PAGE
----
Standing at the white board, dry erase pen raised, I invited the participants of a recent brainstorm I led to list the challenges that the upcoming annual meeting posed for the communications team.
“The problem today,” said Jackson, one of the meeting planners, “is people are too busy looking at screens to pay attention to what’s on stage.” He said this without a trace of irony as he scrolled through his phone, never once looking up.
We live in an age of distraction – where what’s happening now takes a backseat to what’s happening now, albeit somewhere else. While this is a great environment for people who must be in the know for all things known, it presents quite the challenge for those of us tasked with corralling this audience’s fleeting attention span.
Rather than raging against the machine, make tech your new BFF, starting with the moment this tech shows up in the room.
Most meetings start with a “please silence your cell phones” message. These voice-overs and/or graphics can be played straight or spun for humor. While most of your attendees will double-check that their smart devices have been set to silent, it will not keep them from furtively checking for any urgent messages…or just updating their social media status.
Why not change things up? Start your meeting with an invitation for everyone to check their phones one more time – send that last email, compose that last tweet.
Next, state exactly when the next break is coming up, complete with the number of minutes away. This not only alleviates the anxiety that many of us feel when we’re not checking our phone, but also puts the time away in perspective. It’s only 35 minutes, or 50 minutes. If it’s more than that, you may want to review your agenda to see if you are including enough breaks to accommodate what has become a natural tendency.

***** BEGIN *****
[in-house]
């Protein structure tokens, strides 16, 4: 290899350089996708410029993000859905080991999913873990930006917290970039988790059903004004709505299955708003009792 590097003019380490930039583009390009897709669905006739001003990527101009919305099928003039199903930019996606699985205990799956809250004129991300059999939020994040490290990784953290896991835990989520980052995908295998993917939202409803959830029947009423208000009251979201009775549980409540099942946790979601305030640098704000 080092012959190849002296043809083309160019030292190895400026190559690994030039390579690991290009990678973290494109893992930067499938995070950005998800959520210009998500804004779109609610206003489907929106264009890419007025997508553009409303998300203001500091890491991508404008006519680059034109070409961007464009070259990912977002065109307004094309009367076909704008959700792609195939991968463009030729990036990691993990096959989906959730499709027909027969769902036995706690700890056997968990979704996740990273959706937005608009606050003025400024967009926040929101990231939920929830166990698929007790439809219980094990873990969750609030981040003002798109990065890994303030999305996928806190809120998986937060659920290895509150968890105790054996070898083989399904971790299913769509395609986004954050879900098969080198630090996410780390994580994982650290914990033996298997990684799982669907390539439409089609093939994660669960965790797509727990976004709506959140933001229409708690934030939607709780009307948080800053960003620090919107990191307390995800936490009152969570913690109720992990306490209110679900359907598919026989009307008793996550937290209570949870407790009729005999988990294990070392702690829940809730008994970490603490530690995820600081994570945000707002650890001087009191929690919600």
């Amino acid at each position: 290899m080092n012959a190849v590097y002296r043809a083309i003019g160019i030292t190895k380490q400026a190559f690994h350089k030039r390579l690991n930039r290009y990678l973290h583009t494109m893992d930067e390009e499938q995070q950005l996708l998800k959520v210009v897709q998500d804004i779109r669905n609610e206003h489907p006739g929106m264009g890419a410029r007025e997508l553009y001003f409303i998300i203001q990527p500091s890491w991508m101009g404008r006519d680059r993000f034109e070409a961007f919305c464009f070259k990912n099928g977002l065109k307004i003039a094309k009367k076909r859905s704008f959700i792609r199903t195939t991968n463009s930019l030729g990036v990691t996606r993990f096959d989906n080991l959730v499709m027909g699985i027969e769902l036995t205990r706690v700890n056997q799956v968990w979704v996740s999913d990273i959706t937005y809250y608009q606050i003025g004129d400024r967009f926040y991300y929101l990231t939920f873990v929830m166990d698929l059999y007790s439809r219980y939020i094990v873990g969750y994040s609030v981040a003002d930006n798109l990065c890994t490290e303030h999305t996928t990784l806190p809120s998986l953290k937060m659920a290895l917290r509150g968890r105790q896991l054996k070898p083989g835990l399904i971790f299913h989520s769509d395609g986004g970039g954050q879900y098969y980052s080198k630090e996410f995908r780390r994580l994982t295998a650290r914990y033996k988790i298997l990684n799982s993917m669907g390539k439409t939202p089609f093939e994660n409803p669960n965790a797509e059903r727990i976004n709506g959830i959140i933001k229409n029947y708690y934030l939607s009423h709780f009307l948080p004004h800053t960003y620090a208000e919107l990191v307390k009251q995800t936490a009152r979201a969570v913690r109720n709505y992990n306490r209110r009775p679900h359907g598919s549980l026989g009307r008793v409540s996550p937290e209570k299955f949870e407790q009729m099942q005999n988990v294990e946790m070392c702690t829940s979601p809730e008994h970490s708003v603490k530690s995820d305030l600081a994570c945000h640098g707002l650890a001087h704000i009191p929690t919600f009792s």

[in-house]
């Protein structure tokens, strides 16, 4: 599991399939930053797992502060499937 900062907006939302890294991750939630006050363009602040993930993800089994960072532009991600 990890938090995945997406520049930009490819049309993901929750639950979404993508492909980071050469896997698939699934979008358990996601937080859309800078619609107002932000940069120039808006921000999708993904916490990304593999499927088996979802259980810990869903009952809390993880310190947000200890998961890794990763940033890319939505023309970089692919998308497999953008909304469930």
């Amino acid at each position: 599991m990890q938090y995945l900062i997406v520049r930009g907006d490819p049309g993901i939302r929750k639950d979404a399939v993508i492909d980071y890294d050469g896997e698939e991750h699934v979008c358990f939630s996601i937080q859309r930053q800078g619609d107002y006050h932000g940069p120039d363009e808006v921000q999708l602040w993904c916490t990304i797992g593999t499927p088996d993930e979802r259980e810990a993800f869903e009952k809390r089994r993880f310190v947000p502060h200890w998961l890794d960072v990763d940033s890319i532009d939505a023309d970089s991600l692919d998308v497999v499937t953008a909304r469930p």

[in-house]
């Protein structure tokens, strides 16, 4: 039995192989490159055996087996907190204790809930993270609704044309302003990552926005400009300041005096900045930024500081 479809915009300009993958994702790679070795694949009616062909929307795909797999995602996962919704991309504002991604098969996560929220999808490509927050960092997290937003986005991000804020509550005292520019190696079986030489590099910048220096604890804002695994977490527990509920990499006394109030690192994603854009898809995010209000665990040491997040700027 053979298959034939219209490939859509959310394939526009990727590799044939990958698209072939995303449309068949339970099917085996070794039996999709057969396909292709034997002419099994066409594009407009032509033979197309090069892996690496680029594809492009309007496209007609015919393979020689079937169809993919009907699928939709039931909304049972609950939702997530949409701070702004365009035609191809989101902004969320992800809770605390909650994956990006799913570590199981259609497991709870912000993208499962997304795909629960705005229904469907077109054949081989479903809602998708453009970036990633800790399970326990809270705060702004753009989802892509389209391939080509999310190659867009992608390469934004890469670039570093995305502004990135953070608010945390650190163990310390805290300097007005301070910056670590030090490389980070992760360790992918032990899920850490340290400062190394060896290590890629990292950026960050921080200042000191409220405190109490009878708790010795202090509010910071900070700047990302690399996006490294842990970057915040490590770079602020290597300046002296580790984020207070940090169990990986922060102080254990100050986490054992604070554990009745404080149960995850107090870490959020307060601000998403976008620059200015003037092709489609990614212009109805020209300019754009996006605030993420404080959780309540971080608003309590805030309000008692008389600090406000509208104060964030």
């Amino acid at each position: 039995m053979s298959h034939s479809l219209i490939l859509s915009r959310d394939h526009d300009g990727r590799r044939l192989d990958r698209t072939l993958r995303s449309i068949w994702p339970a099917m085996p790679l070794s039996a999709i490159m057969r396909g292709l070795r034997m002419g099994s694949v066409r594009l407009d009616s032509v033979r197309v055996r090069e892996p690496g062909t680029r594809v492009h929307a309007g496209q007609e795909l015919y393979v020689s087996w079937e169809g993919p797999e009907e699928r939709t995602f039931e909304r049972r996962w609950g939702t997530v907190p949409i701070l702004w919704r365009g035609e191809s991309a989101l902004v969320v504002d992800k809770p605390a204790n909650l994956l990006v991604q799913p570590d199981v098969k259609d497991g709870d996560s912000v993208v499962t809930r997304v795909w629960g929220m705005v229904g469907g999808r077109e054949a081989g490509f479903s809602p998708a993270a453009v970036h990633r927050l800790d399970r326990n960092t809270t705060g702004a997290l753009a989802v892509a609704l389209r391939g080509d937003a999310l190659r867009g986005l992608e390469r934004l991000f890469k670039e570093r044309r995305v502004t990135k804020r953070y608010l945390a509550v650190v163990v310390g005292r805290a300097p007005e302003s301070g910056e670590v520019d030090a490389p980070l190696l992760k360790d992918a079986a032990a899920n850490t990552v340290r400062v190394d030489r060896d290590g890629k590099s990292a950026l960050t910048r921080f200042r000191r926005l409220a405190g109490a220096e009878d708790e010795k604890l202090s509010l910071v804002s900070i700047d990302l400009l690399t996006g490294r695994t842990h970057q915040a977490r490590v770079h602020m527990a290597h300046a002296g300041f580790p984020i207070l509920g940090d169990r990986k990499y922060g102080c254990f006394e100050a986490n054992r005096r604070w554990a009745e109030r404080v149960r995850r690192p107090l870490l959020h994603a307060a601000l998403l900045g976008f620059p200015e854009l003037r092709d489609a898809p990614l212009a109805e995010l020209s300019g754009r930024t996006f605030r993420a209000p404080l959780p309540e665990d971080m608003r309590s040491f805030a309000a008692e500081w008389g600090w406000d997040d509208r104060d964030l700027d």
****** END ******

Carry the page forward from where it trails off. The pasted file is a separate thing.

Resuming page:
Since longer presentations have a natural lull around the 20-minute mark. If your presenter’s content simply must extend beyond this time, introduce an online poll for your attendees here. Not only does it bridge the gap between the stage and the audience and keep both engaged, it also lets people use the devices that have become such a natural extension.
If your budget can accommodate it, consider using a meeting app that an audience can use not only during breaks but during the presentations themselves. These apps can provide a richer meeting experience for individuals who like to dive deeper into content that interests them. The app can store not only the presentations, but explanatory videos, background graphics, team profiles, a glossary, and links for additional content (possibly housed on your intranet).
Invite your audience to become your onsite candids photo crew by having them send their best shots to an email address or web storage folder, then post these photos during breaks. Of course, this is something that you will have planned before you arrive onsite and surprise your production team with this request. (Not that they couldn’t handle it! But it’s good to know this need ahead of time so any potential tech issues can be flagged early.)
And finally, remember that just because your audience’s devices are always on doesn’t mean they always want to hear from you. Be selective in the post-show content you push to attendees. Use this open connection to share content that doesn’t just look back on the event, but has relevance to their work moving forward. For example, if a project was unveiled onsite, ask attendees if they would like updates before they leave the meeting, then send video or graphic updates.
Technology is here to stay – no question about it. And the more you can incorporate this technology into your meetings, the more your attendees’ attention will stay with you too.